My recent Operation Trojan Horse re-read wasn't merely on a whim- it was inspired by a brief passage in Nick Redfern's new book The Pyramids and the Pentagon, almost an afterthought in the context of the book. But it tied back to research Nick has done on the topic of "sentient ghost lights," which he wrote about on Mysterious Universe last year.
The report says that on rare occasions plasmas can cause responses in the temporal-lobe area of the human brain, leading observers to suffer extended memory retention and repeat experiences. This, the report’s author believes, may be ‘a key factor in influencing the more extreme reports [that] are clearly believed by the victims.’”Now I knew this was nothing new, but I'm fascinated by the fact that many skeptics will acknowledge that these fireballs exist and may indeed have a powerful effect on human consciousness.
Dr. Greg Little, commenting on such unidentified balls of light, says: “Persinger’s primary interest has been in the nearly unbelievable effects the plasma’s magnetic field has on human consciousness…Persinger’s research indicates that people who come into close contact with these charged plasma forms experience altered states of consciousness producing a host of strange visions,” including UFO abductions.
The difference being is that skeptics believe it's all some kind of fluke-- some big ol' misunderstanding, you understand-- while a considerable body of thinking in the alt.UFOlogy world sees these beings as sentient, perhaps interdimensional life forms of almost unimaginable power and influence. And so I went back to Keel and then Vallee to refresh my memory on this phenomenon.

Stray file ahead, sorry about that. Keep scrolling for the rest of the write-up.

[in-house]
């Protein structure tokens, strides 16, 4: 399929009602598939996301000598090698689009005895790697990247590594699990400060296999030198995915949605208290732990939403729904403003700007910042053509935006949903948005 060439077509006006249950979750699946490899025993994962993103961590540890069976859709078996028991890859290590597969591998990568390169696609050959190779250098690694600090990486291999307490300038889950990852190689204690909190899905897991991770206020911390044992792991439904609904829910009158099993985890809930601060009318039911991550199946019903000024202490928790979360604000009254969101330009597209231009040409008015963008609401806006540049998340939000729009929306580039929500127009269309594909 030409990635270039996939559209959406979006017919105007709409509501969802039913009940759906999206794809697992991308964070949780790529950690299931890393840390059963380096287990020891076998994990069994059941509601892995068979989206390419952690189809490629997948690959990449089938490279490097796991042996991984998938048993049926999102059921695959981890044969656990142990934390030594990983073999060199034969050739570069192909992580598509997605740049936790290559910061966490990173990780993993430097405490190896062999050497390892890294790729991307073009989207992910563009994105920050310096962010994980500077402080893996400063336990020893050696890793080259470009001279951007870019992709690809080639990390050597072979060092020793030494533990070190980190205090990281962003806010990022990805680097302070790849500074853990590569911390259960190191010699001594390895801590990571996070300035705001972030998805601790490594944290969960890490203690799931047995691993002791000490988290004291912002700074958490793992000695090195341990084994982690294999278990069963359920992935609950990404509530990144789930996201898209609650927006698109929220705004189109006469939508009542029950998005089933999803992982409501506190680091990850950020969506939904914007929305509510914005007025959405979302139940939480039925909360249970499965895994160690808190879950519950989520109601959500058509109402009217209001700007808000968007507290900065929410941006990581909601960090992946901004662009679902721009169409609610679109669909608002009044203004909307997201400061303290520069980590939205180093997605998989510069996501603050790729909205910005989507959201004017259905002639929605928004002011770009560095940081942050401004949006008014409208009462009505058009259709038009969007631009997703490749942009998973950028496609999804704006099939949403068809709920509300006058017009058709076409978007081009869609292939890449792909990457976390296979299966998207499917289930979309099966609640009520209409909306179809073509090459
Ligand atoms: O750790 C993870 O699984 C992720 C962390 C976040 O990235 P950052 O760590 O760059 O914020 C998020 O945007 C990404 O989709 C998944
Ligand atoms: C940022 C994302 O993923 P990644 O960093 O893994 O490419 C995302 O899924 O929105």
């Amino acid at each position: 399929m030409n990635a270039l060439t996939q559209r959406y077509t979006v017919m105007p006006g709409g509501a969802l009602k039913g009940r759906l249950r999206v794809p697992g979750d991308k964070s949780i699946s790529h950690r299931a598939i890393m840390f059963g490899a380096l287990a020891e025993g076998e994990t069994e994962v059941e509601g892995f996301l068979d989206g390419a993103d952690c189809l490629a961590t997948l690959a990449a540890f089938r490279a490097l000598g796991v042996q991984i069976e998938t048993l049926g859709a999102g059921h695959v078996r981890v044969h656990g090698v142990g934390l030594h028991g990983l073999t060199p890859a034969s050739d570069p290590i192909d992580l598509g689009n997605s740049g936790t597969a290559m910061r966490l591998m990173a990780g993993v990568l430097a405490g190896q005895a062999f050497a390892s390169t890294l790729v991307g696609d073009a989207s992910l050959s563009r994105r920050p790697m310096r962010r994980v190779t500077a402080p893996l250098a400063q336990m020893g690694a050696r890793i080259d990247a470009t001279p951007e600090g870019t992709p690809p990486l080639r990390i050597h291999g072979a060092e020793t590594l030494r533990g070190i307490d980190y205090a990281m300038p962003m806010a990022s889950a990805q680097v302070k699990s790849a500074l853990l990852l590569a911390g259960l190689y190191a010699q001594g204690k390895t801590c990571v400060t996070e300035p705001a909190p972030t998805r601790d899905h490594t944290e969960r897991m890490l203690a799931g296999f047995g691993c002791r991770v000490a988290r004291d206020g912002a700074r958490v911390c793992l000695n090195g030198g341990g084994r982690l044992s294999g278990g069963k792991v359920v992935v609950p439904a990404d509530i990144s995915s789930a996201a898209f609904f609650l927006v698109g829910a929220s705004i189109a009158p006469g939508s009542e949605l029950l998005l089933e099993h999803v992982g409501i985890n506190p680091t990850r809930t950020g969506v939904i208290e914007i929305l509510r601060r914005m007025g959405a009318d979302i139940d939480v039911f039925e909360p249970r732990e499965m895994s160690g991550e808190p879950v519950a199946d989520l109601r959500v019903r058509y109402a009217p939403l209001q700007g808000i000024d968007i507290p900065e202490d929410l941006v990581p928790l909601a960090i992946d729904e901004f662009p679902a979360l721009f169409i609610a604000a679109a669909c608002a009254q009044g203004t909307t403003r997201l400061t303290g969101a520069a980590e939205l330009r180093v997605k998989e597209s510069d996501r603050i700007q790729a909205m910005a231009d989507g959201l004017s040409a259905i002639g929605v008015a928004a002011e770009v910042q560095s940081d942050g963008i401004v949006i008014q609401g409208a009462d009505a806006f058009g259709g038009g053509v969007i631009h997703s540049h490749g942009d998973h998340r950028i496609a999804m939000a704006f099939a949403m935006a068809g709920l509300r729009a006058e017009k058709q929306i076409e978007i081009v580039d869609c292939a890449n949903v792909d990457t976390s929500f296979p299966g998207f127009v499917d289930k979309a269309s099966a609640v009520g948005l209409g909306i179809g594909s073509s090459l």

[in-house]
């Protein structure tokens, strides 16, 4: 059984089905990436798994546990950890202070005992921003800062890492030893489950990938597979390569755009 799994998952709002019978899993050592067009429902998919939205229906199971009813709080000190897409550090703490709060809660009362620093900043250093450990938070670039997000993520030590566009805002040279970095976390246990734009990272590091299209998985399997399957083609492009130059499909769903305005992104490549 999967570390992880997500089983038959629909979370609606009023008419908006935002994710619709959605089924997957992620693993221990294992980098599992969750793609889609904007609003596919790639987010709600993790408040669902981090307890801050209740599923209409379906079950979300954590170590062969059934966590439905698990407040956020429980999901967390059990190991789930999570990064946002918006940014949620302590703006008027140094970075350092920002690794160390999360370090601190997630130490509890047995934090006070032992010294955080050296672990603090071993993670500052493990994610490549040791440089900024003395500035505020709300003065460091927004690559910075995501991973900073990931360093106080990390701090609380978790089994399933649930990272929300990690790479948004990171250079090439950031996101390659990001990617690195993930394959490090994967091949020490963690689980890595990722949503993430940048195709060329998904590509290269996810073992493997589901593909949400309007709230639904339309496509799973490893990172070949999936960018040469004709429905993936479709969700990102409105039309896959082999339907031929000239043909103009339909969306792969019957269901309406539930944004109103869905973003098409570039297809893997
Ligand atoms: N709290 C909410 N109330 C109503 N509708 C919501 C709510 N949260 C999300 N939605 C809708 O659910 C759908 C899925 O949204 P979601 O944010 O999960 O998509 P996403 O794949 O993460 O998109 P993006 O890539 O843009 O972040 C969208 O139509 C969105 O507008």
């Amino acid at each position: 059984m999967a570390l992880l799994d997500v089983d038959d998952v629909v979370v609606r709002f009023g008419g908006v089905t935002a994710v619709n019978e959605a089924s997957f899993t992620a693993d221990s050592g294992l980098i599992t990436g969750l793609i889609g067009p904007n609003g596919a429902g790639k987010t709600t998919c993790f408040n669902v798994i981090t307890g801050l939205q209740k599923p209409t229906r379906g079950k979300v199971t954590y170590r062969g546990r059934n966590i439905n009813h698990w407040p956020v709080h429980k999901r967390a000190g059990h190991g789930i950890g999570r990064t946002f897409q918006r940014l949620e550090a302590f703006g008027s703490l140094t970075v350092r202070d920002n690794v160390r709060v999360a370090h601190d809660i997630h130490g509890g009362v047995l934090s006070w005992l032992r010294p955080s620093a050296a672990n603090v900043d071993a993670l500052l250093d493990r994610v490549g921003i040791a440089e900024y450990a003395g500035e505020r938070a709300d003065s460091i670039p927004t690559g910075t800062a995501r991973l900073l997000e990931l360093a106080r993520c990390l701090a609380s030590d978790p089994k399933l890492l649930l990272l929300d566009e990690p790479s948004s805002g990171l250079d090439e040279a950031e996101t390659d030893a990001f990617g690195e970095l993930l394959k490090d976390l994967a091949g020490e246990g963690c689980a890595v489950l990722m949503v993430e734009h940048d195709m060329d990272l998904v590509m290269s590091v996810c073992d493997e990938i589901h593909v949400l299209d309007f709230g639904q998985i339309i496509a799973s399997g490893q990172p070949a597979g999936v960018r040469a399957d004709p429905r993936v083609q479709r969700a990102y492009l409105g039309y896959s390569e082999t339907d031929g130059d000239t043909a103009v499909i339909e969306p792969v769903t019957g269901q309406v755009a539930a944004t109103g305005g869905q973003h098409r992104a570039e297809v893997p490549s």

Now with Keel you have to expect a bit of blarney, a bit of bluster. But few others took the time to catalog UFO reports and interview witnesses first-hand. And after reviewing thousands of reports, Keel came to a definitive conclusion as to what the UFO phenomenon was and what the phenomenon was not. From Trojan Horse:
Most of these were of luminous objects that behaved in peculiar, unnatural ways. The great majority of all sightings throughout history have been of "soft" luminous objects, or objects that were transparent, translucent, changed size and shape, or appeared and disappeared suddenly. Sightings of seemingly solid metallic objects have always been quite rare...The scope, frequency and distribution of the sightings make the popular extraterrestrial (interplanetary) hypothesis completely untenable.